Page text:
Azithromycin 1 gm orally once weekly or 500 mg daily for > 3 weeks and until all lesions have completely healed.
Left unchecked, the ulcerations can spread and eat away at healthy tissue—this is what happens when many sorts of bacterial infections in your skin go untreated. This is not a fate commonly associated with Donovanosis, nor is it a fate unique to Donovanosis (or, for that matter, sexually transmitted infections). “Flesh-eating” is just a scary way of saying an infection is destroying tissue. Left totally untreated, Donovanosis can be dangerous. But totally untreated, gonorrhea and chlamydia can also be dangerous. So can a sore throat.
Known as granuloma inguinale or donovanosis, the STI is caused by a bacteria and rarely occurs in the US.
Donovanosis isn't your run-of-the-mill STI. According to the CDC, the bacterial infection starts out similarly to other STIs with painless bumps. The CDC describes them as "beefy red" lesions but they can be difficult for a non-doctor to identify,
The word “donovanosis” may look like an oasis created by Donovan. But instead donovanosis is caused by a bacteria named Klebsiella granulomatis that can progressively destroy your genital tissue.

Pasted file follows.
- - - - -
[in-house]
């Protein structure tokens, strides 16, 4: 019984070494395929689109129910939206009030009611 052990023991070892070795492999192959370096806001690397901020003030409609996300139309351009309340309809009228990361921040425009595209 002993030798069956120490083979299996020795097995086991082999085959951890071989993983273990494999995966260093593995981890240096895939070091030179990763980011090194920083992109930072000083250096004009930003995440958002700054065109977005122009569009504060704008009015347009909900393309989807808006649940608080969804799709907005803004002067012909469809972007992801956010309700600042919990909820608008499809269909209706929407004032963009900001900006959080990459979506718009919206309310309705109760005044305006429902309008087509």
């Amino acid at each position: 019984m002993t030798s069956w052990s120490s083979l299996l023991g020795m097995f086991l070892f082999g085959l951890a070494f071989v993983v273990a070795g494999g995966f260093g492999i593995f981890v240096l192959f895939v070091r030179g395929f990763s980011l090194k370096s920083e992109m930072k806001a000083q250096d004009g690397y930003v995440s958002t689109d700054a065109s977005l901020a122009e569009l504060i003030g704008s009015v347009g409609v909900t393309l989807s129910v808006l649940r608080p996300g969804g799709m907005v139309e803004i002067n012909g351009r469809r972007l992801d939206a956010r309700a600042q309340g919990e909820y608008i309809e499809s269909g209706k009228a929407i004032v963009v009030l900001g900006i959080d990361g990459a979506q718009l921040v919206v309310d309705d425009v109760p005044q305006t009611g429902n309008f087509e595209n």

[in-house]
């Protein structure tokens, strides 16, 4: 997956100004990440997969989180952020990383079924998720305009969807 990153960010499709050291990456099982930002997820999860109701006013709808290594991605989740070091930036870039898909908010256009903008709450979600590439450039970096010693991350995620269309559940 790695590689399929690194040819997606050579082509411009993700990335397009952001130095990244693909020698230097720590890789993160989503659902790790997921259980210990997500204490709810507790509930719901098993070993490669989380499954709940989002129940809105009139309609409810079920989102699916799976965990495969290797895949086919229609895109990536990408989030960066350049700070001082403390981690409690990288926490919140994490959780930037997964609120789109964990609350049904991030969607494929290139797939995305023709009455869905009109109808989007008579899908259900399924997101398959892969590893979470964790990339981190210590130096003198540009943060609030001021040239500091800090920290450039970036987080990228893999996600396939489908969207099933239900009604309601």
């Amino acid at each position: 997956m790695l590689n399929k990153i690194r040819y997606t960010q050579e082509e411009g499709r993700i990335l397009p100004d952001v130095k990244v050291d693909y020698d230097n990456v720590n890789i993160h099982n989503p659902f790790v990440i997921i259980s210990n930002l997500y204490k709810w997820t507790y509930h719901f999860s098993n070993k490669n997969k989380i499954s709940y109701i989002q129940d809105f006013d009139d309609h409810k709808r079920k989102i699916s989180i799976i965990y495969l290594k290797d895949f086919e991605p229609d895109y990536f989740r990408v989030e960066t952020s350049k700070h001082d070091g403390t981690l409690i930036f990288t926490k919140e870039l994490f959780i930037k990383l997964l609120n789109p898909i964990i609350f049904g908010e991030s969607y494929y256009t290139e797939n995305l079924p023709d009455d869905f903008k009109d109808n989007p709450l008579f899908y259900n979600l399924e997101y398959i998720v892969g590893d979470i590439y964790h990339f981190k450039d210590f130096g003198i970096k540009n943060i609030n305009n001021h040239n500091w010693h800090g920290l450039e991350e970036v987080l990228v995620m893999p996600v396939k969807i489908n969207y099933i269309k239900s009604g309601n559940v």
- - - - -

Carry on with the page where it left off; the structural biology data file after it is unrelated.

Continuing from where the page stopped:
Initial lesions of this sexually transmitted genital ulcerative disease are single or multiple painless subcutaneous nodules that gradually ulcerate. These nontender, granulomatous ulcers have raised, rolled margins, are beefy red and highly vascular, and bleed readily on contact.
Granuloma inguinale (donovanosis) is a genital ulcerative disease caused by the intracellular gram-negative bacterium Klebsiella granulomatis (formerly known as Calymmatobacterium granulomatis). The disease occurs rarely in the United States; however, sporadic cases have been described in India, South Africa, and South America.
The prognosis for uncomplicated donovanosis is positive with appropriate treatment. There is the possibility of relapse, which can occur even after symptoms appear to have resolved.